Symposium highlights role spirituality, community play in mitigating healthcare

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Symposium Keynote Speaker Karen Bullock poses with Hospice of the Chesapeake Chief Medical Officer Dr. Eric Bush during a break in the program.

More than 250 professionals and community members gathered at First Baptist Church of Highland Park in Landover, Maryland, on Oct. 19 to learn about hospice, palliative, and bereavement care at the Caring for the Continuum of Life: A 2019 Healthcare Symposium.

This was the second year for the event hosted by Hospice of the Chesapeake, Chesapeake Life Center and Chesapeake Palliative Medicine. Like last year’s event, it was completely free for attendees, featuring 15 expert presenters in the fields of hospice and palliative care, grief counseling, cultural studies and spirituality in nine different sessions. Professional social workers and counselors also enjoyed receiving up to five free continuing education credits.

An important theme that ran throughout the event was acknowledging the cultural bias in accessibility to healthcare and how professionals and community leaders can work to overcome this. Spirituality plays an important role in bridging that gap, and in helping patients and families make life-changing decisions. “At Hospice of the Chesapeake, we believe everybody has a right to spiritual care,” Chief Medical Officer Dr. Eric Bush said. “Spirituality is very important at the end of life. As clinicians, when we are faced with the withdrawal of ventilators or other similar life-support measures, one of the most important people who should be at the patient’s side is not the intensivist or the chief of the hospital, but the person offering pastoral care or spiritual care.”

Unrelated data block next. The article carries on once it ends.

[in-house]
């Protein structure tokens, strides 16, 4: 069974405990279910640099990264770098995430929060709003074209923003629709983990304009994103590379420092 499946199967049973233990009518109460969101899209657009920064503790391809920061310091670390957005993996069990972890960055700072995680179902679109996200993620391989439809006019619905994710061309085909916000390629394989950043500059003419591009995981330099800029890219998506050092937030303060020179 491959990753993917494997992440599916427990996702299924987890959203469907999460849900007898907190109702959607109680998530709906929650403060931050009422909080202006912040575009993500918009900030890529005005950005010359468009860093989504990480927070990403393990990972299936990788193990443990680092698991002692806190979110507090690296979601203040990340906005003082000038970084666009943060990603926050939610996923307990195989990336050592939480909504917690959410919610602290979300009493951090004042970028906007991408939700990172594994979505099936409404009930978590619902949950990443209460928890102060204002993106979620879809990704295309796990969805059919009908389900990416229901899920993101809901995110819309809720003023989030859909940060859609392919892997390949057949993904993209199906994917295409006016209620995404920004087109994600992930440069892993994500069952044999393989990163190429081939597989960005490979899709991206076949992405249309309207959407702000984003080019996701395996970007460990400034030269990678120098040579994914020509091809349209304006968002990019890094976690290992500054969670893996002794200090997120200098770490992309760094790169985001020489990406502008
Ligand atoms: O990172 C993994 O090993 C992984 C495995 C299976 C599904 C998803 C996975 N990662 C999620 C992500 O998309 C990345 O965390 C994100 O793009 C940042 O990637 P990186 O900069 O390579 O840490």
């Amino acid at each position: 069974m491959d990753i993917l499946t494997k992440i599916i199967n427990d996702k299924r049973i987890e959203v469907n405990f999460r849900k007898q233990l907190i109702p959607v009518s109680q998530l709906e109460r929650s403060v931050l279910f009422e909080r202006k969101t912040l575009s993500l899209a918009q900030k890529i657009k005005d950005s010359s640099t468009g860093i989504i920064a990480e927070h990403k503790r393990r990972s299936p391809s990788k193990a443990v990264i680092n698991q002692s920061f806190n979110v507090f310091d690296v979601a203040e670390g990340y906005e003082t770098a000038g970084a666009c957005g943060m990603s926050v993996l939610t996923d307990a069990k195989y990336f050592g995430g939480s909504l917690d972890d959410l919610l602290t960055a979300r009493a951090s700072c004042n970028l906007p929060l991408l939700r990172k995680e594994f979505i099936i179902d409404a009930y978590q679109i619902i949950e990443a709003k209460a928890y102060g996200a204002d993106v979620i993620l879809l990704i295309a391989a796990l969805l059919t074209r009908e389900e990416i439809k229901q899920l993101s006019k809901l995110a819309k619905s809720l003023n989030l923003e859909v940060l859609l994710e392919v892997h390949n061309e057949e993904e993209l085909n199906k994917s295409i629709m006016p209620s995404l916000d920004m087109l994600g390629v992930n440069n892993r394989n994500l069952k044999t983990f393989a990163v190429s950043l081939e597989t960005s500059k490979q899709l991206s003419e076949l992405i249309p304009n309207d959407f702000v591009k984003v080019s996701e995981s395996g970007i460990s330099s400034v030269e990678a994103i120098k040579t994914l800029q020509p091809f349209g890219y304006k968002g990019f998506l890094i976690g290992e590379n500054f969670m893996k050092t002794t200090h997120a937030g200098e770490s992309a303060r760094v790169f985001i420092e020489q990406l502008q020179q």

The importance of reaching out to work with faith and other community leaders was an important factor in planning the event. The symposium opened with the keynote presentation “Courage, Hope and Transformative Leadership: Key Components in Connecting Culture to Caring for Those with Serious Illness,” by Karen Bullock, Ph.D., LCSW, a professor and Assistant Dean of the School of Social Work at North Carolina State University. It closed with “DocTalk with Faith-Based Leaders,” an open discussion with physicians and faith-based leaders on living with serious, life-limiting illnesses.

Perhaps the most prominent evidence of the organization’s commitment to including the faith community in its mission was the location itself. The success of this year’s event is the beginning of what the nonprofit hopes will be a continuing partnership with First Baptist Church of Highland Park in educating the community on living with advanced illness and coping with loss.

The event was sponsored in part by University of Maryland Capital Region Health.

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